Learning not to kill

By SARAH MCNAUGHT  |  February 28, 2008

“Computer-simulated experiments give the student the chance to control the experiment and repeat it until you understand,” says Aysha Akhtar, a third-year medical student at Eastern Virginia Medical School, in Norfolk, Virginia. “Animal labs are a one-shot deal.”

“Computer programs allow students to administer a wide range of medications in varying dosages,” adds Allen Goldberg, a researcher at the Johns Hopkins University School of Public Health and Hygiene.

“Knowledge doesn’t come from computers,” responds Kaminer. “A little kid is growing up and experiencing the world through touch and feel. If a kid only experiences a picture of a hammer and nail and then is asked to build a cabinet, that picture is not enough of a tool to know how to make that cabinet.”

Some of Kaminer’s counterparts at top medical schools disagree, however. Larry Mathers, head of Stanford Medical School’s department of anatomy and embryology, says that live animal labs are merely one way to reinforce what students learn in books.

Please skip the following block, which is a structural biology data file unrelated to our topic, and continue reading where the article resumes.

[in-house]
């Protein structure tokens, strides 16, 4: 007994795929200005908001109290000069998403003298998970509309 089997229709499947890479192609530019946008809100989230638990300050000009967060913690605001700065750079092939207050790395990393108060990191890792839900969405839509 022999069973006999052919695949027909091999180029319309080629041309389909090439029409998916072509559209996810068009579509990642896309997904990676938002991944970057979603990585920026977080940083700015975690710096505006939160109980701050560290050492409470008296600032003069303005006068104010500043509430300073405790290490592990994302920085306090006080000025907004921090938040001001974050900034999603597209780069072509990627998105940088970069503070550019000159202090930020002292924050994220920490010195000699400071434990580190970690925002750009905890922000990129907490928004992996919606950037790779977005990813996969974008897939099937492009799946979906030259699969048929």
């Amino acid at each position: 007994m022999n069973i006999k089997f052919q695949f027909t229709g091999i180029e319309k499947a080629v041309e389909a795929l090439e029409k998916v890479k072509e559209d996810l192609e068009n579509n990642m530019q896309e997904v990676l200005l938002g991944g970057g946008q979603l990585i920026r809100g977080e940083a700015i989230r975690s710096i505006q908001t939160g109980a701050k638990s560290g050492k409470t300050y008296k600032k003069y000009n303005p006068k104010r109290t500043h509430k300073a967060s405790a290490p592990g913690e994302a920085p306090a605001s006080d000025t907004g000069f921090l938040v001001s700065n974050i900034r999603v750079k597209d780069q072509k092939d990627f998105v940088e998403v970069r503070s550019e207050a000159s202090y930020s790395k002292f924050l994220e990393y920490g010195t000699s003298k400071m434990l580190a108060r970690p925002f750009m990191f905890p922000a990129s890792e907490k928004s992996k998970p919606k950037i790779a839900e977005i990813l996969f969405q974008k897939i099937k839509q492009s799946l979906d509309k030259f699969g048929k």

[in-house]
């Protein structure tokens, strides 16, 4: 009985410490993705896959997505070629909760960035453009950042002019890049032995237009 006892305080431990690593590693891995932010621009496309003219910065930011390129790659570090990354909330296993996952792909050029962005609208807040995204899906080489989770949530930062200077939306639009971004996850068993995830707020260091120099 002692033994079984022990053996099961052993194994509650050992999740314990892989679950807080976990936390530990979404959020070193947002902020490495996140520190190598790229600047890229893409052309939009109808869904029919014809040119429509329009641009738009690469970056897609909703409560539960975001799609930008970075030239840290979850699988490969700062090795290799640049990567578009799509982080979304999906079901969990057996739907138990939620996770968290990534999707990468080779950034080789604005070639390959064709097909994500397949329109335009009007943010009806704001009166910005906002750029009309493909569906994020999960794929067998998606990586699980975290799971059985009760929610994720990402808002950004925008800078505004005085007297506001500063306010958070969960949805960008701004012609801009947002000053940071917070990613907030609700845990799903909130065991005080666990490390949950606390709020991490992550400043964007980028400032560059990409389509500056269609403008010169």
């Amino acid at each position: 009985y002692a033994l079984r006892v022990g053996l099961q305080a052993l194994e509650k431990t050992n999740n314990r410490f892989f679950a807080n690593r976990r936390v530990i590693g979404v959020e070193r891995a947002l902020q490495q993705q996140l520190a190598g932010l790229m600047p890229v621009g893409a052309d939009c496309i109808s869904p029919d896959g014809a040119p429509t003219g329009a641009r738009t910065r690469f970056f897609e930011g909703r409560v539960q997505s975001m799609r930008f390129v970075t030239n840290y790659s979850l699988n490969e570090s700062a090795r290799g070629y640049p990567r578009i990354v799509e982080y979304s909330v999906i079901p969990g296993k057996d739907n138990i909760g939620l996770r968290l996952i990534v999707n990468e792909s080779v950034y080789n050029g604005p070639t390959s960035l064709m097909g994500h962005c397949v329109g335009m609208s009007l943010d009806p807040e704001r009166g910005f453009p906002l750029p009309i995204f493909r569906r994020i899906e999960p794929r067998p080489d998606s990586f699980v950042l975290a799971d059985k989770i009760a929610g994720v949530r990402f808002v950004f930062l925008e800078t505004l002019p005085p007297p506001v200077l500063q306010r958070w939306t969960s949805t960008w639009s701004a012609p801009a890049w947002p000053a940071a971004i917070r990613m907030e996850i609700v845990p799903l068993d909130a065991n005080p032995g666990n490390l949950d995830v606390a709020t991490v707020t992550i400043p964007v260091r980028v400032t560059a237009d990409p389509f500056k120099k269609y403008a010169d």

“The administration of drugs and the observation of their effects are just as effectively observed using technology,” says Mathers, whose institution eliminated the use of live-animal labs several years ago.

Alternative methods of medical training are also less expensive than animal labs. According to PCRM’s Barnard, a single animal-lab course costs between $5000 and $6000 on average.

“There is no cost for [observing] surgery that is being performed anyway,” says Barnard. “And the cost of computer technology, which can be reused repeatedly, is much less than an animal used only once.”

But neither the financial argument nor the pressure from PCRM is enough to persuade Kaminer. “Yes, labs are expensive. Exercises have been cut down for financial reasons,” he admits; each of his labs uses 32 rabbits per semester, at a cost of several hundred dollars per animal.

Yet he remains convinced that when it comes to learning how the body works, there’s no substitute for demonstrating on live animals. Not only does he plan to continue the animal labs, but he wants to offer more in the future.

“Sixty percent of my students take the animal labs, and the majority of responses I get are laudatory,” he says. “I see no reason to change.”

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